In their recently released report, State of the Market 2020: The Use of Aligned Materials, EdReports found that only 41 percent of K-12 mathematics materials and 52 percent of ELA materials the organization reviewed met standards-aligned expectations. On the positive side, many of the materials that met the organization’s highest “green-lit” criteria feature open-source or digital content, making access possible for teachers, families, and students who are not satisfied with what’s available in school. It would be a loss for schools and educators not to leverage the increased availability of online resources to empower and challenge their students.
[Read More: Bringing College Courses to Disadvantaged Students]
At the higher ed level, Ivy League schools have experimented with making extension courses available and accessible to students of all demographic backgrounds. In one instance, more than 300 high school students enrolled in Harvard University courses online under a pilot program run by a New York-based nonprofit, the National Education Equity Lab. The vast majority were students of color and qualified for free lunch, and 89 percent of the students in the pilot passed the courses, clearing the same bar as other Harvard students and earning college credit. This type of access was largely non-existent a decade ago. Now, it’s easy to imagine how this could be a common experience for many more students in the years ahead, opening up more equitable opportunities for K-12, college and beyond.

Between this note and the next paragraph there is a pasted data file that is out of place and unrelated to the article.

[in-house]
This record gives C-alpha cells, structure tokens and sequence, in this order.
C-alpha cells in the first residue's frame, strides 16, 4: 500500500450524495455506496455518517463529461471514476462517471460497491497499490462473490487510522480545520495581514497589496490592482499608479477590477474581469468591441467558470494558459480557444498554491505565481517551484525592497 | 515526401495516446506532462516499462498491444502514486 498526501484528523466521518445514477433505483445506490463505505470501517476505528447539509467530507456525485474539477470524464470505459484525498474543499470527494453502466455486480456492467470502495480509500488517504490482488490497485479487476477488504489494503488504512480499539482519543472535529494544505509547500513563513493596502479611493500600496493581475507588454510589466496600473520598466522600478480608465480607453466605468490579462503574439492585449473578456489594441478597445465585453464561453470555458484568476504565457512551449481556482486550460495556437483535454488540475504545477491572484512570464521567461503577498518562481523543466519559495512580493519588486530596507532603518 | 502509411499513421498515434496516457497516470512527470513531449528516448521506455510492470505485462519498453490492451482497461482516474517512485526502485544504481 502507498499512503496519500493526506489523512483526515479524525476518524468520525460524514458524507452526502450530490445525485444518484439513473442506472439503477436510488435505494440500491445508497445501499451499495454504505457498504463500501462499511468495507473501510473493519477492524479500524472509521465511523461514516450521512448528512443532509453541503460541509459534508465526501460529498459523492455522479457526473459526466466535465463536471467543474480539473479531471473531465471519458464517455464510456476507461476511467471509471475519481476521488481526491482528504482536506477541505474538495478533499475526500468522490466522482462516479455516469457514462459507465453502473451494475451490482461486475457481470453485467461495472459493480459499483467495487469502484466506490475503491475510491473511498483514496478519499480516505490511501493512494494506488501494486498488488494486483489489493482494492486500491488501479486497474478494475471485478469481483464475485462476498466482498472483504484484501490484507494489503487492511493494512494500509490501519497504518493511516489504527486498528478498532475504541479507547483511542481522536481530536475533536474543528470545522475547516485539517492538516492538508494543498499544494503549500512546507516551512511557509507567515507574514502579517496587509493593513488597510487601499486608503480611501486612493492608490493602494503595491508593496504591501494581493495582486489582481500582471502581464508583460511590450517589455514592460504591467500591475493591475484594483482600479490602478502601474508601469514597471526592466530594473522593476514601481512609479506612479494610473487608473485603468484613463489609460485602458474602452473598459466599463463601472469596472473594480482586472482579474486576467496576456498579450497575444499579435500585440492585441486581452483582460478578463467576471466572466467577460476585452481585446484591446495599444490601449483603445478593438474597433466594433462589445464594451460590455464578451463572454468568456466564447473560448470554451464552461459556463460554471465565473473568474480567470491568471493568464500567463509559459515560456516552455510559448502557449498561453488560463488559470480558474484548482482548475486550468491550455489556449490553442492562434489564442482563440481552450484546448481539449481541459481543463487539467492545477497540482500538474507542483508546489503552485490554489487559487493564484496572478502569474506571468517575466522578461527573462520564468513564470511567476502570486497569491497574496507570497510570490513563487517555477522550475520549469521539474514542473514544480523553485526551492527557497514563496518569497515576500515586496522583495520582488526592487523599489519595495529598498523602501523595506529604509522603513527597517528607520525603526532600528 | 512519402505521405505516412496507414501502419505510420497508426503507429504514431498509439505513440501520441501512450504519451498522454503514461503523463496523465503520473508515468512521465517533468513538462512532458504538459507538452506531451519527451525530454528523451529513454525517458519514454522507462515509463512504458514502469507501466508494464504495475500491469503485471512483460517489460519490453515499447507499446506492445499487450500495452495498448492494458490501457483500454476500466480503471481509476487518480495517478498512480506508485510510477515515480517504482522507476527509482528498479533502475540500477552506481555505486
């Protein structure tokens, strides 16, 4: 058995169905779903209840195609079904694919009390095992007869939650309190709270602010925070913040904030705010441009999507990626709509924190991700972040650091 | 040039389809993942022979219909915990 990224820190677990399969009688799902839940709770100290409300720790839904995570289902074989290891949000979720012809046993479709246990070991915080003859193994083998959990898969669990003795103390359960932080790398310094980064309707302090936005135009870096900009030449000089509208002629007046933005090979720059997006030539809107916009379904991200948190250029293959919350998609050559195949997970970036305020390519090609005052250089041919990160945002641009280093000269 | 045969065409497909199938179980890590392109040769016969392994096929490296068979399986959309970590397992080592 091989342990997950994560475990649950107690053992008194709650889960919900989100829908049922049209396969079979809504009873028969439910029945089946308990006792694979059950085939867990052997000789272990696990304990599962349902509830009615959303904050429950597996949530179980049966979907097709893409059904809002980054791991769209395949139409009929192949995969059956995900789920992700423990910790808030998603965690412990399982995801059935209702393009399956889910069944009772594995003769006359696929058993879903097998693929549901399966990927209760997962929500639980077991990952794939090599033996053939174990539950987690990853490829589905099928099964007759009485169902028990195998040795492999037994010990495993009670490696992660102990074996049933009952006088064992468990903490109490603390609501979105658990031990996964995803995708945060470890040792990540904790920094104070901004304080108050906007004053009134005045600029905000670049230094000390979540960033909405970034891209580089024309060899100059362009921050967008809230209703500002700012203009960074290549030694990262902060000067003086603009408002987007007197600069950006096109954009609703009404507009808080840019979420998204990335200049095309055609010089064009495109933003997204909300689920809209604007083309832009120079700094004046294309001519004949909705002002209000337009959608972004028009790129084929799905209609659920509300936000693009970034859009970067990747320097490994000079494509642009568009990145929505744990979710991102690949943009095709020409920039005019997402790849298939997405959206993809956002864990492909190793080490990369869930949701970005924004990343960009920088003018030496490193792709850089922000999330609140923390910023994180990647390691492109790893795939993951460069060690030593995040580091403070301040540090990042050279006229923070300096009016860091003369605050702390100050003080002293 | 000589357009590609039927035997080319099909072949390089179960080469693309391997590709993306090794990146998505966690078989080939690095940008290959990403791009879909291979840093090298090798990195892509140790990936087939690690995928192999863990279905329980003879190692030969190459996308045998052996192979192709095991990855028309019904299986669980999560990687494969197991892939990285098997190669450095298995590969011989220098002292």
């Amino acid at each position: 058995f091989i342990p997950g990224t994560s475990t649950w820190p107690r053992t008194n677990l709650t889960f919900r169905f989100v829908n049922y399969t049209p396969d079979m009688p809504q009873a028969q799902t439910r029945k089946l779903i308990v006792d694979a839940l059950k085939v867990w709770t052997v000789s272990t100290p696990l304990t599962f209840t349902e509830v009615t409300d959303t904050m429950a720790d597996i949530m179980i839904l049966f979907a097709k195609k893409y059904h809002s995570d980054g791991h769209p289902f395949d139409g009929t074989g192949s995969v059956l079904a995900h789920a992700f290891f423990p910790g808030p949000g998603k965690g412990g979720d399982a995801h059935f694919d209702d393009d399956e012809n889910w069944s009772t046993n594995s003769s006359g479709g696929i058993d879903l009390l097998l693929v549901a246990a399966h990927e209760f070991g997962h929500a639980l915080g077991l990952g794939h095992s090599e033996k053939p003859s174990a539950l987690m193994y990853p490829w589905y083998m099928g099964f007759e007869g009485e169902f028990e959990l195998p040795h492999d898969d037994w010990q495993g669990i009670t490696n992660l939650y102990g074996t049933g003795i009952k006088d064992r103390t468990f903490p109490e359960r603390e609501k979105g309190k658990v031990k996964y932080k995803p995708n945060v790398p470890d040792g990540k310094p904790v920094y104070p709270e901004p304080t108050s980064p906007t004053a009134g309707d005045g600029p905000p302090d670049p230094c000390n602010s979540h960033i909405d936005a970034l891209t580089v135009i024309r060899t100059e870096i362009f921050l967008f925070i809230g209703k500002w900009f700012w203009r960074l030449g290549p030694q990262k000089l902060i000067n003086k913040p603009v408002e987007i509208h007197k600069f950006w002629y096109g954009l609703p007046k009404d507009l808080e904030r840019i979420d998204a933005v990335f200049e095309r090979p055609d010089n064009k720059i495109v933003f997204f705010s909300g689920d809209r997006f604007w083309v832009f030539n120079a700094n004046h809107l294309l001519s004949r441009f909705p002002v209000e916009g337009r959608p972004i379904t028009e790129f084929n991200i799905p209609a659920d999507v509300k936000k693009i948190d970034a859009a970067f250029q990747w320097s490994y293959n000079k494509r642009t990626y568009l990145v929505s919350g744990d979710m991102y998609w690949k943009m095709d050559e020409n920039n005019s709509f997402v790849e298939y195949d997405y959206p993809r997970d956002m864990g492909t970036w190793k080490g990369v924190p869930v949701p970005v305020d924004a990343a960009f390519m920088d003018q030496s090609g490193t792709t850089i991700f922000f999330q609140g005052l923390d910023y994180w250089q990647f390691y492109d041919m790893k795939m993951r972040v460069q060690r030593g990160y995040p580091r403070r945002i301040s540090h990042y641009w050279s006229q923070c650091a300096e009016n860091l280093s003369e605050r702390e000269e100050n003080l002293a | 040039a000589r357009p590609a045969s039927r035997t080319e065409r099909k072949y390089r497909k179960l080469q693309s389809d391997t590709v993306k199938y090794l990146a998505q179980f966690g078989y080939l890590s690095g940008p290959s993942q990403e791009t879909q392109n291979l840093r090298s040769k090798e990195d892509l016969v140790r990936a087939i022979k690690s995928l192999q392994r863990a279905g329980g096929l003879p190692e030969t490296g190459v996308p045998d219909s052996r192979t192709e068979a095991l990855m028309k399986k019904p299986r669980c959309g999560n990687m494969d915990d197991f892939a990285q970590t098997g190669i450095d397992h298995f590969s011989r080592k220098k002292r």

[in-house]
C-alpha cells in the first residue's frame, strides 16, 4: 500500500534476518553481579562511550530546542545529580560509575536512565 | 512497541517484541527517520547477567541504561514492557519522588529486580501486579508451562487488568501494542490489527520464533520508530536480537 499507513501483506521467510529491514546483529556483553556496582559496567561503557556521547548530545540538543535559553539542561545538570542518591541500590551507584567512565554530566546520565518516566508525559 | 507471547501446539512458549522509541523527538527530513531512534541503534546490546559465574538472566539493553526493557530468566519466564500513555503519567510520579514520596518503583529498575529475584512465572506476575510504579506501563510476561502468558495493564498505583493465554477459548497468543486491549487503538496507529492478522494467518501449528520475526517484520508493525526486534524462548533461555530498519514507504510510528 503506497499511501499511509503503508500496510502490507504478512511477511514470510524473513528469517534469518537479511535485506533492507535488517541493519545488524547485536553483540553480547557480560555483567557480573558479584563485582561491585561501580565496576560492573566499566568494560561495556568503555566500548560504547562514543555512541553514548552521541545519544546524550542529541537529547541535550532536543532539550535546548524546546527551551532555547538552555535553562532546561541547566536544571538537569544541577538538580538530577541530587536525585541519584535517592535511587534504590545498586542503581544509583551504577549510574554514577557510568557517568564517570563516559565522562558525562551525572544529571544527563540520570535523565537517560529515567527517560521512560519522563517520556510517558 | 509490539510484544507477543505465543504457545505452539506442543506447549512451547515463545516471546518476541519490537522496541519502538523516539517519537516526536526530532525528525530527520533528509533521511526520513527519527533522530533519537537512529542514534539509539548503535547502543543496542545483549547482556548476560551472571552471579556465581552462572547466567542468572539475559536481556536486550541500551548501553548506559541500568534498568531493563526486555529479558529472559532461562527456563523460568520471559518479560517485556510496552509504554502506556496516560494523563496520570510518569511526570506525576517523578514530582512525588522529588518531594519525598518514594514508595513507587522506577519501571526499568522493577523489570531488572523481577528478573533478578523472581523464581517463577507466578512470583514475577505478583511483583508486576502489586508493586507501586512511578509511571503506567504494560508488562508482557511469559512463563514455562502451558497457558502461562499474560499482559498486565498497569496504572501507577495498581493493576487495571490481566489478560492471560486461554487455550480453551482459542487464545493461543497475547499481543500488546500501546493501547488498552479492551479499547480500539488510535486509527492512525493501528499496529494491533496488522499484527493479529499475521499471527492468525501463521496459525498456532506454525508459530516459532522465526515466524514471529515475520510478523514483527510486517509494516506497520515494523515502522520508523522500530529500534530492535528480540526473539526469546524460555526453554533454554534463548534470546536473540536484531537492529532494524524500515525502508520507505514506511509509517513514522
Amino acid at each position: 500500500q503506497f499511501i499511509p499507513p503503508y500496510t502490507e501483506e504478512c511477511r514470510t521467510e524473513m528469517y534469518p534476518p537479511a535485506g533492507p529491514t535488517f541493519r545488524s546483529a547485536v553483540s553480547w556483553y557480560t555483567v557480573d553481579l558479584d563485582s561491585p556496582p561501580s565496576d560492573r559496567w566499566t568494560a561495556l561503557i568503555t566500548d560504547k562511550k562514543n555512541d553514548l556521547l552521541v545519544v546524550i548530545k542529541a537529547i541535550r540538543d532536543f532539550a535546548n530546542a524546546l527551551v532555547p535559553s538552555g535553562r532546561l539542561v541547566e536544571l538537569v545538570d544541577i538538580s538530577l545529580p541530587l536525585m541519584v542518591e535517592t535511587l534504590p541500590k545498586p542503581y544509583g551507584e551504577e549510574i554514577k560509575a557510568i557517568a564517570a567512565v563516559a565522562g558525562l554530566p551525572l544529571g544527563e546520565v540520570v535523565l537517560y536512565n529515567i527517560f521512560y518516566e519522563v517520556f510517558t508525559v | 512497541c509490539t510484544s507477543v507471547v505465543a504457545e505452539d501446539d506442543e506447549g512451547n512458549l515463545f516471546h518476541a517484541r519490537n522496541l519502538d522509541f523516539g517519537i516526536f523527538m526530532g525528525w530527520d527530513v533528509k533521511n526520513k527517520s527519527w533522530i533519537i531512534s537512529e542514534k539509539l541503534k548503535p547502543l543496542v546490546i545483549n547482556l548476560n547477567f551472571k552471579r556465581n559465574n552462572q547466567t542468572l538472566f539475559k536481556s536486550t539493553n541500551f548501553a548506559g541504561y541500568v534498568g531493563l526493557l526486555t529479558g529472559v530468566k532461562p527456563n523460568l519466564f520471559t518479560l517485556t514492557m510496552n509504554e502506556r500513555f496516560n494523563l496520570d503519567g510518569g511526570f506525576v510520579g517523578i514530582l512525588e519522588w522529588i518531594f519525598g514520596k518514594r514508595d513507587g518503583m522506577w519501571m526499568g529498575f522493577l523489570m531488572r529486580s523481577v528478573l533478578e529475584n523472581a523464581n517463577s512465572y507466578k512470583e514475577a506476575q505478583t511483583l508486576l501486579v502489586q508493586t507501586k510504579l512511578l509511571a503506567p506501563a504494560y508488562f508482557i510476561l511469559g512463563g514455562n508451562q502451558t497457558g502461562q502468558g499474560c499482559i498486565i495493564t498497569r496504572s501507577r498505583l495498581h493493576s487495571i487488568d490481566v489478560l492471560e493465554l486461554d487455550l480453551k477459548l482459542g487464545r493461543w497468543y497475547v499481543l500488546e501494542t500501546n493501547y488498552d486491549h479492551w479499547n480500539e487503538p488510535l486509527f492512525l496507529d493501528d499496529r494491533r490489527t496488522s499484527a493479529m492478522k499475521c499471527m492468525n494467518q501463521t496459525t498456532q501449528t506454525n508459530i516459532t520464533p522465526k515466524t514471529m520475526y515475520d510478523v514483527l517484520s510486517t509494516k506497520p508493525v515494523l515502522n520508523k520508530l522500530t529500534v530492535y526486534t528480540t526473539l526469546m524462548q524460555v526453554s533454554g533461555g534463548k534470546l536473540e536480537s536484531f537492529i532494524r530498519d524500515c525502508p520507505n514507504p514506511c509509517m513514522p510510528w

Flexibility and choice
We know from research that the pandemic has impacted families and students unequally and that they’ll have differing social-emotional or academic needs post-pandemic. One-size-fits-all solutions won’t work effectively across the spectrum of needs. Choice, flexibility, and personalization have been critical throughout the last year and will continue to be so upon our return to normalcy.
The pandemic forced schools, nonprofits and service providers to create multiple programmatic and delivery options for families and children who had different needs and resource requirements. The diversity of models provided the opportunity to vary dosage and cost, allowing student needs to be met in a variety of ways.
That innovation should remain when school doors re-open and post-pandemic life arrives. Organizations such as Springboard Collaborative, a nonprofit that aims to close the pre-K through third-grade literacy gap through parent engagement, and Saga Education, a high-dosage math tutoring model for high school students, both used the last year to experiment with adding tech-enabled and virtual elements to their traditional programs.
From online parent coaching to virtual tutoring, these organizations realized the potential benefits of incorporating technology, including lower costs and easier access for students and families, while still maintaining impact and empowering families to select what works best for them.
The months ahead will continue to be challenging educationally. But as we look to the new normal, let’s not forget the lessons of the last year and the resiliency, adaptability, and innovation the education sector showed.
Anu Malipatil is vice president, education, at Overdeck Family Foundation.
Overdeck Family Foundation is a FutureEd funder.